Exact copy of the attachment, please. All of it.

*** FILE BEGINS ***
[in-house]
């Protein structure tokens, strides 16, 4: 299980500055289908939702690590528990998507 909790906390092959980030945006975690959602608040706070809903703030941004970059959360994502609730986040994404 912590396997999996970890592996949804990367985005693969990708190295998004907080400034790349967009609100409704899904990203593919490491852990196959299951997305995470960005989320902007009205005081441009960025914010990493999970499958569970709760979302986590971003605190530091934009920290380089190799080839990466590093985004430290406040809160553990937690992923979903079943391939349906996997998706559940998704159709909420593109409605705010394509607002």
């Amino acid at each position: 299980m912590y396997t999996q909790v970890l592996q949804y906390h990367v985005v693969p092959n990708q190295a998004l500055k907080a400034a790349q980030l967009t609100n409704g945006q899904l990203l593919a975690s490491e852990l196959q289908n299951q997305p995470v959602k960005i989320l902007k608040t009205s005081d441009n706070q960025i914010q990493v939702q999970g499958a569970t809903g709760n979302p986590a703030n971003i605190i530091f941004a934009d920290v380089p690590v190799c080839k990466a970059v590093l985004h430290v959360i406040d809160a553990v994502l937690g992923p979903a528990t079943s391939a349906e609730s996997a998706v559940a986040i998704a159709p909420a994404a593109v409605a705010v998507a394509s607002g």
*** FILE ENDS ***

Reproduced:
[in-house]
């Protein structure tokens, strides 16, 4: 299980500055289908939702690590528990998507 909790906390092959980030945006975690959602608040706070809903703030941004970059959360994502609730986040994404 912590396997999996970890592996949804990367985005693969990708190295998004907080400034790349967009609100409704899904990203593919490491852990196959299951997305995470960005989320902007009205005081441009960025914010990493999970499958569970709760979302986590971003605190530091934009920290380089190799080839990466590093985004430290406040809160553990937690992923979903079943391939349906996997998706559940998704159709909420593109409605705010394509607002």
């Amino acid at each position: 299980m912590y396997t999996q909790v970890l592996q949804y906390h990367v985005v693969p092959n990708q190295a998004l500055k907080a400034a790349q980030l967009t609100n409704g945006q899904l990203l593919a975690s490491e852990l196959q289908n299951q997305p995470v959602k960005i989320l902007k608040t009205s005081d441009n706070q960025i914010q990493v939702q999970g499958a569970t809903g709760n979302p986590a703030n971003i605190i530091f941004a934009d920290v380089p690590v190799c080839k990466a970059v590093l985004h430290v959360i406040d809160a553990v994502l937690g992923p979903a528990t079943s391939a349906e609730s996997a998706v559940a986040i998704a159709p909420a994404a593109v409605a705010v998507a394509s607002g």